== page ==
The main materials of modern tyres are the synthetic rubber, natural rubber, fabric and wire, along with other compound chemicals.
The tyre consists of a body and the tread. While the body provides and ensures that there is support, the tread provides the traction.
In the days before the rubber tyre was invented the tyres were then made up of simply a band of metal fixed and fitted around the wooden wheel so as wear and tear were reduced. Nowadays, most tyres used are that of Pneumatic, which is a body of chords and wires in a doughnut shape incased in rubber and then filled with compressed air to form the inflatable cushion, these tyres can be found on almost all types of cars, bicycles, motorcycles, trucks, and even aircraft.
Research shows that the first Pneumatic tyre was made in 1887 by John Boyd Dunlop from Scotland, he made it to try and help prevent the headaches that his son was getting from riding his bike on bumpy surfaces.
Today over 1 billion tyres are produced annually, globally there are over 400 tyre factories, and the 3 main top makers take up 60% of the global share!
So, why are keeping your tyres in good condition so important?
Your tyres work hard – cushioning you from bumps, maintaining responsive steering and most importantly allowing you to stop quickly if needed.
As one of your vehicles most important features, manufacturers will have carefully selected your tyres from the top makers in the market. They will be chosen for their reliability, performance, and safety, and will be wisely selected to suit your new or used car.
However, constant contact with the road surface means that over time your tyres will begin to wear down. Not only can this impact on your driving experience, but it also means your tyres can become unsafe and possibly illegal to continue to use on the roads.
So, why is tyre tread so important?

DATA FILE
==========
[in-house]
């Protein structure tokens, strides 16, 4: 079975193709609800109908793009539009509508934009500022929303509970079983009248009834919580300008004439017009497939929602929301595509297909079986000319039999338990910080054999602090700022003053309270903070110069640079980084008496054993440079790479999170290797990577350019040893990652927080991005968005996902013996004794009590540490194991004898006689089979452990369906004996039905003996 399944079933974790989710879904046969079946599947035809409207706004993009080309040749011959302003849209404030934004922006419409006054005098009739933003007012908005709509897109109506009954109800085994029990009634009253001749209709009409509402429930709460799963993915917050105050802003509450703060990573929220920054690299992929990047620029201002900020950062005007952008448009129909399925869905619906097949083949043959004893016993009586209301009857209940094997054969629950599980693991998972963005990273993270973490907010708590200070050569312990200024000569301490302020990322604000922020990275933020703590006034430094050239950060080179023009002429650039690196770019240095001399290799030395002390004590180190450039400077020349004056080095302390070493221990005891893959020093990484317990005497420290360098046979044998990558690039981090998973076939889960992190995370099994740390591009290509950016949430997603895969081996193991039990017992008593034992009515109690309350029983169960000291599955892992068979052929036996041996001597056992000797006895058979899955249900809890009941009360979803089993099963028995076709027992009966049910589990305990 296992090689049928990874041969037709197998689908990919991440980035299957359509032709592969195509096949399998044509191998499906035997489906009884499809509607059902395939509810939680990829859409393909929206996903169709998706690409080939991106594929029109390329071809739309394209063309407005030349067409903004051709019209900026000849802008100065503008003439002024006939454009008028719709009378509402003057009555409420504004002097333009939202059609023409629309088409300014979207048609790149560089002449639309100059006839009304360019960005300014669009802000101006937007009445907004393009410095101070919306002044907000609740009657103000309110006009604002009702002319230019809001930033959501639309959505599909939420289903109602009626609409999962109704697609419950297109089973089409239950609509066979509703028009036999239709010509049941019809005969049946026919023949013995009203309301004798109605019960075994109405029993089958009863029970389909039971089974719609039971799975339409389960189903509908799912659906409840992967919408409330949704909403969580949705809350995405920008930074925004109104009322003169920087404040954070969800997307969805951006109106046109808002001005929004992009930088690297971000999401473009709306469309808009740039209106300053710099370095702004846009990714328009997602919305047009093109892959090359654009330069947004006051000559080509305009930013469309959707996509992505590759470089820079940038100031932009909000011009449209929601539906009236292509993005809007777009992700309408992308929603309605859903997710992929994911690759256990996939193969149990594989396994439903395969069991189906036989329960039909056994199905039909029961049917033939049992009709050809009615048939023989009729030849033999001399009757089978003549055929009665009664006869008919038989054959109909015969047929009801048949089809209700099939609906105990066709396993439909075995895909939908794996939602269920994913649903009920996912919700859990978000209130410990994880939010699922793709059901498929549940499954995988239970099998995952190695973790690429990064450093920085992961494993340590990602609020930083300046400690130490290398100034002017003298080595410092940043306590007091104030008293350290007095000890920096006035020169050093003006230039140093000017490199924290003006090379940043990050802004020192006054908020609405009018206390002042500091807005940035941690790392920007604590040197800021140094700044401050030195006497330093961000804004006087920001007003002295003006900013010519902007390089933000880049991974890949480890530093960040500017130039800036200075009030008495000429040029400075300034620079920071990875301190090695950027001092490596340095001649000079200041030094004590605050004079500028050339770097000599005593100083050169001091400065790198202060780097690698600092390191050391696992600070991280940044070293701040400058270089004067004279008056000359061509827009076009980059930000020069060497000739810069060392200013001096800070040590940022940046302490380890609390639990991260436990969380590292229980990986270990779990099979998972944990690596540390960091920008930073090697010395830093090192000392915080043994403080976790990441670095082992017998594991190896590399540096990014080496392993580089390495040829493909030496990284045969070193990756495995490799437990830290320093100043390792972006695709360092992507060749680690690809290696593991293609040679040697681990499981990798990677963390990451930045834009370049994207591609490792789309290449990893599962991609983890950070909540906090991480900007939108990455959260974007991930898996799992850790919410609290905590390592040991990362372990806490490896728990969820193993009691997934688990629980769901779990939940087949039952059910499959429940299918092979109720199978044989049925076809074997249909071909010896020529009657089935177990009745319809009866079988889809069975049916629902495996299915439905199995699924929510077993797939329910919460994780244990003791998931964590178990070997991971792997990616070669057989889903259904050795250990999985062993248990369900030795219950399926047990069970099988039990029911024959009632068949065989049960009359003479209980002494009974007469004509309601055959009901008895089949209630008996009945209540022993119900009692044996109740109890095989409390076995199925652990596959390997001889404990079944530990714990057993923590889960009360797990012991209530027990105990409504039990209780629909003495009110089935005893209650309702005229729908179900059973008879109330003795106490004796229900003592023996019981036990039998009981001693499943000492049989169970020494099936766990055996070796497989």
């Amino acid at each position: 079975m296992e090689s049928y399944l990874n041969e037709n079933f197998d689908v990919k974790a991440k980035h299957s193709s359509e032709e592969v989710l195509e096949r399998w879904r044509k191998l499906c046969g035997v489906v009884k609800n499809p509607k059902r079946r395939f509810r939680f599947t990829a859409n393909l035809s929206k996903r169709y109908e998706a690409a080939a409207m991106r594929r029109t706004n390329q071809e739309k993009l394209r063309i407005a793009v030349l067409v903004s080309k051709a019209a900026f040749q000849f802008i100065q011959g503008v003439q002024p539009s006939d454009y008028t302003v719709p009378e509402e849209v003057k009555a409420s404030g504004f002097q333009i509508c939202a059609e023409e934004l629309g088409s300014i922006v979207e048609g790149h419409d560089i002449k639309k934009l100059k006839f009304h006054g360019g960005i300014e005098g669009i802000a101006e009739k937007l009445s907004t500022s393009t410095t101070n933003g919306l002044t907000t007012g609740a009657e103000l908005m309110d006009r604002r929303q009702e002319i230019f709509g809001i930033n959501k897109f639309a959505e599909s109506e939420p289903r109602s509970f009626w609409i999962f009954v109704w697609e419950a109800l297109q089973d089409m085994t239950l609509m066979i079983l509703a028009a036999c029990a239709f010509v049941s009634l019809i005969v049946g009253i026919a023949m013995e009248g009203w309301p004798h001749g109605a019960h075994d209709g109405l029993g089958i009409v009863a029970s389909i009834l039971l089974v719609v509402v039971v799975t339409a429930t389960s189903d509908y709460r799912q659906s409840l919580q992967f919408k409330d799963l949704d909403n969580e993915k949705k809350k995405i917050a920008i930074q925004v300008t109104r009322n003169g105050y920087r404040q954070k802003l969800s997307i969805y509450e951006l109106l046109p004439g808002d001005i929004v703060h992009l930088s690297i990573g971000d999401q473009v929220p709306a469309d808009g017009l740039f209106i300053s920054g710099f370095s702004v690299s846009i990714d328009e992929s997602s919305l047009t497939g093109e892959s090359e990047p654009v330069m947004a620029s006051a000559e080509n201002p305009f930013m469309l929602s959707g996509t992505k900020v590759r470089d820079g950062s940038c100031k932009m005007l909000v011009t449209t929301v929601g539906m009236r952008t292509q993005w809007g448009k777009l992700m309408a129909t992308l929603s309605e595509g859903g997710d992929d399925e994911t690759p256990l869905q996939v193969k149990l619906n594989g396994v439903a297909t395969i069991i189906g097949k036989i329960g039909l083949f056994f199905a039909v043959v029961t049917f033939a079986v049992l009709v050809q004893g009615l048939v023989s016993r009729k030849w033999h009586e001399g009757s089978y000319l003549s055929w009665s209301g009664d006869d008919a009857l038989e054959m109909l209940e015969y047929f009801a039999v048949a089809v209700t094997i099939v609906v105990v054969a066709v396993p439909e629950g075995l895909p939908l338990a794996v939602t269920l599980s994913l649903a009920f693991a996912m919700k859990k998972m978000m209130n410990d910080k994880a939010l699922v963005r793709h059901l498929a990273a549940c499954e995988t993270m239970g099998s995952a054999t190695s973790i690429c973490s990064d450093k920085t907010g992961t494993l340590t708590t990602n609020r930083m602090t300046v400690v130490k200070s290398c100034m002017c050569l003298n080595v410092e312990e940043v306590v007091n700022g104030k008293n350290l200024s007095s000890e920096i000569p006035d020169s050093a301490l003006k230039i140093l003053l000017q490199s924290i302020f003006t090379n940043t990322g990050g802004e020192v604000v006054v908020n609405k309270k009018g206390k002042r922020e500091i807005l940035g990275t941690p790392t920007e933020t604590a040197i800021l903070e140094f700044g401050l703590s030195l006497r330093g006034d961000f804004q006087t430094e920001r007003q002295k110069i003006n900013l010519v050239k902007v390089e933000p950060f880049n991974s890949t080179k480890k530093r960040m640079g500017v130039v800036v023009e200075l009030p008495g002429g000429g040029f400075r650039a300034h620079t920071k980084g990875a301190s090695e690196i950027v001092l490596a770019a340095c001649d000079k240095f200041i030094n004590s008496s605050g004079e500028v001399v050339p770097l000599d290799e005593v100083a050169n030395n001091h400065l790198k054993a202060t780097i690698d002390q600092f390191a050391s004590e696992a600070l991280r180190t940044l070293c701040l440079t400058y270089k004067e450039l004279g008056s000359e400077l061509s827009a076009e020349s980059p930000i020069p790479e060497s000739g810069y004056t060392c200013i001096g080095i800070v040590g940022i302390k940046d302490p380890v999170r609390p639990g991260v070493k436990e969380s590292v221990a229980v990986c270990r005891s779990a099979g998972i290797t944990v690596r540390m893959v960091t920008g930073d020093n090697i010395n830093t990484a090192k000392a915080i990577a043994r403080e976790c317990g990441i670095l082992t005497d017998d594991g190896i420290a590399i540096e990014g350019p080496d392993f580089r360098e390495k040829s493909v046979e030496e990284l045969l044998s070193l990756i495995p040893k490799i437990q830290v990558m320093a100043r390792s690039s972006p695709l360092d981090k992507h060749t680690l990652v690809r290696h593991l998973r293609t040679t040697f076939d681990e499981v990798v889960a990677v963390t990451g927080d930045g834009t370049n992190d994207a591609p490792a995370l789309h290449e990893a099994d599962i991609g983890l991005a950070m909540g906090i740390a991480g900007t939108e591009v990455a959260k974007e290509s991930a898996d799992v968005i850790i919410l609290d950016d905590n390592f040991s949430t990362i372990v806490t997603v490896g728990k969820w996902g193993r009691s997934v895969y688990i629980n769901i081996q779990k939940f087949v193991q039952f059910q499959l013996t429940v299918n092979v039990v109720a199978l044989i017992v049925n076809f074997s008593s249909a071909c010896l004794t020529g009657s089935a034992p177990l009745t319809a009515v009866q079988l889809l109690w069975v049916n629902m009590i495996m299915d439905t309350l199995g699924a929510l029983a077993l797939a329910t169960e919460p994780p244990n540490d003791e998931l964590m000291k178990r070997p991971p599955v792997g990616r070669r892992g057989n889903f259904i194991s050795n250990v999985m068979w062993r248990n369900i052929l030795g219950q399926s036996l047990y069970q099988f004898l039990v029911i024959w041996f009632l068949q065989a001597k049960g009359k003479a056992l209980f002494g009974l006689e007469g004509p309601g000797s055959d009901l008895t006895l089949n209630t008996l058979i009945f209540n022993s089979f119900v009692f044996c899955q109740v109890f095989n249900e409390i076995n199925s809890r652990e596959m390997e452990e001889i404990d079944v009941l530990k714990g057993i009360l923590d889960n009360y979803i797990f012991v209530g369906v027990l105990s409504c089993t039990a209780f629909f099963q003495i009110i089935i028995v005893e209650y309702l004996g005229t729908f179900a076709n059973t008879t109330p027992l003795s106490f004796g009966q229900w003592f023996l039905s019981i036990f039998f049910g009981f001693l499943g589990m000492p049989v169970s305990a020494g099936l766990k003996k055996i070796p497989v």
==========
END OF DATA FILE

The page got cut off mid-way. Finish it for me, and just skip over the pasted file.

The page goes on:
Your safety, along with that of your passengers and other road users, can be critically linked to the condition of your tyres. If tyre tread depth falls below the legal limit of 1.6mm then any of the following can occur:
· Road handling can be reduced
· Braking distances can increase
· The chance of aquaplaning is increased
Depending on the number of tyres that are illegal on your used car depends on the penalties, for just one tyre you will receive a fine of up to £2,500 and/or 3 points on your licence, two tyres £5,000 / 6 points, three tyres £7,500 / 9 points and finally all four tyres will come with a fine of up to £10,000 and/or 12 points on your licence! Driving with worn tyres is definitely a risk not worth taking!
But when should you replace the tyres on your used car?
Although the current legal minimum for tyre tread depth is 1.6mm, recent research shows that tyres with a tread below 3mm have a significantly reduced braking distance, especially in wet conditions. When tested, braking distance versus tread depth it was found that with the legal limit tread of 1.6mm the braking distance was 43m, with the recommended minimum tread of 3mm it was reduced to 35m, and when compared to that of new cheap tyres Reading with 8mm tread the braking distance was 25.9m.
Most main manufacturers service departments will recommend that based on the number of road traffic accidents caused by poor weather each year, that you should replace your tyres on your used car before they wear down to below the recommended 3mm. This could make a real difference to your vehicle’s safety. A good service department will advise that you should change your tyres when they reach the 3mm depth.
How can a service department help?
The benefits of having your used car serviced regularly are obvious. However, it’s also important to look after your tyres between these services and at all times. That is why most main dealers have now introduced a Tyre Safety Check Programme.
This is normally a free service that allows them to check the condition of your tyres and make sure that they are well maintained. A trained tyre technician assesses and gives advice on the life left in your tyres so you can safely carry on with great peace of mind. Ask your service adviser for this facility.